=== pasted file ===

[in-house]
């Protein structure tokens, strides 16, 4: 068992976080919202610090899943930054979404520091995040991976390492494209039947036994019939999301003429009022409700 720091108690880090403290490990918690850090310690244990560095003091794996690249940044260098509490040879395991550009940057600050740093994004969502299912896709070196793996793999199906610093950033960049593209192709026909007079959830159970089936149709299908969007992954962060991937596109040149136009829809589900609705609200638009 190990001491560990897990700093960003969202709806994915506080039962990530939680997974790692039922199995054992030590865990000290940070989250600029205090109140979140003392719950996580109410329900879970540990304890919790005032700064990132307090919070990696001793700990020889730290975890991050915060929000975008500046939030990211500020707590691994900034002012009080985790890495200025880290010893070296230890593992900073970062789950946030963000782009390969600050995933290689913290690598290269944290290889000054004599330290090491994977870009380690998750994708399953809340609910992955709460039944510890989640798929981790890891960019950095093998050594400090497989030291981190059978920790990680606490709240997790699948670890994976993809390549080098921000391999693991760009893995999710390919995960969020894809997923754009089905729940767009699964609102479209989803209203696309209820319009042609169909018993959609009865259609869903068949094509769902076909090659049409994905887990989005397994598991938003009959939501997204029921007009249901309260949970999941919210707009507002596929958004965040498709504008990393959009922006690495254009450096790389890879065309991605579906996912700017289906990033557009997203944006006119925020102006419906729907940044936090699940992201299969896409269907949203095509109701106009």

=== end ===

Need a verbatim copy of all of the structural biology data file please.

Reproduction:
[in-house]
């Protein structure tokens, strides 16, 4: 068992976080919202610090899943930054979404520091995040991976390492494209039947036994019939999301003429009022409700 720091108690880090403290490990918690850090310690244990560095003091794996690249940044260098509490040879395991550009940057600050740093994004969502299912896709070196793996793999199906610093950033960049593209192709026909007079959830159970089936149709299908969007992954962060991937596109040149136009829809589900609705609200638009 190990001491560990897990700093960003969202709806994915506080039962990530939680997974790692039922199995054992030590865990000290940070989250600029205090109140979140003392719950996580109410329900879970540990304890919790005032700064990132307090919070990696001793700990020889730290975890991050915060929000975008500046939030990211500020707590691994900034002012009080985790890495200025880290010893070296230890593992900073970062789950946030963000782009390969600050995933290689913290690598290269944290290889000054004599330290090491994977870009380690998750994708399953809340609910992955709460039944510890989640798929981790890891960019950095093998050594400090497989030291981190059978920790990680606490709240997790699948670890994976993809390549080098921000391999693991760009893995999710390919995960969020894809997923754009089905729940767009699964609102479209989803209203696309209820319009042609169909018993959609009865259609869903068949094509769902076909090659049409994905887990989005397994598991938003009959939501997204029921007009249901309260949970999941919210707009507002596929958004965040498709504008990393959009922006690495254009450096790389890879065309991605579906996912700017289906990033557009997203944006006119925020102006419906729907940044936090699940992201299969896409269907949203095509109701106009």